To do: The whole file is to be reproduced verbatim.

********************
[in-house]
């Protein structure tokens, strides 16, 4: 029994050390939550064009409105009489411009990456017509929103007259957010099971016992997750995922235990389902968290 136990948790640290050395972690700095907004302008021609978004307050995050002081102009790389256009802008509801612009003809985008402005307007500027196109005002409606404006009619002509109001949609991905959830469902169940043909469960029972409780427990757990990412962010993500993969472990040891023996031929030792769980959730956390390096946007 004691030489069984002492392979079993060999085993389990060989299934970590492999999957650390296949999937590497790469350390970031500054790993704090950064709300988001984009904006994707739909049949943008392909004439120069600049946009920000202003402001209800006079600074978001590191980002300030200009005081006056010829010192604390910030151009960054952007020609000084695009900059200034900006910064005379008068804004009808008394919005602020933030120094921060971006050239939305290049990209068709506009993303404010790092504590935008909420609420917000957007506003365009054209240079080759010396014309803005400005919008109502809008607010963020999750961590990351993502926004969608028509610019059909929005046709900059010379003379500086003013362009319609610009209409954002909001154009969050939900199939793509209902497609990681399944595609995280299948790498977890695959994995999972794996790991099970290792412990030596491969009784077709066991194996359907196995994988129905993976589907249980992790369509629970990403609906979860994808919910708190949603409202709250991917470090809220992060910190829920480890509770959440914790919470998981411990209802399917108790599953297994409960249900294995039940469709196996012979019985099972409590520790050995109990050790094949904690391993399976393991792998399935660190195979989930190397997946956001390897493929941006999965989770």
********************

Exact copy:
[in-house]
């Protein structure tokens, strides 16, 4: 029994050390939550064009409105009489411009990456017509929103007259957010099971016992997750995922235990389902968290 136990948790640290050395972690700095907004302008021609978004307050995050002081102009790389256009802008509801612009003809985008402005307007500027196109005002409606404006009619002509109001949609991905959830469902169940043909469960029972409780427990757990990412962010993500993969472990040891023996031929030792769980959730956390390096946007 004691030489069984002492392979079993060999085993389990060989299934970590492999999957650390296949999937590497790469350390970031500054790993704090950064709300988001984009904006994707739909049949943008392909004439120069600049946009920000202003402001209800006079600074978001590191980002300030200009005081006056010829010192604390910030151009960054952007020609000084695009900059200034900006910064005379008068804004009808008394919005602020933030120094921060971006050239939305290049990209068709506009993303404010790092504590935008909420609420917000957007506003365009054209240079080759010396014309803005400005919008109502809008607010963020999750961590990351993502926004969608028509610019059909929005046709900059010379003379500086003013362009319609610009209409954002909001154009969050939900199939793509209902497609990681399944595609995280299948790498977890695959994995999972794996790991099970290792412990030596491969009784077709066991194996359907196995994988129905993976589907249980992790369509629970990403609906979860994808919910708190949603409202709250991917470090809220992060910190829920480890509770959440914790919470998981411990209802399917108790599953297994409960249900294995039940469709196996012979019985099972409590520790050995109990050790094949904690391993399976393991792998399935660190195979989930190397997946956001390897493929941006999965989770």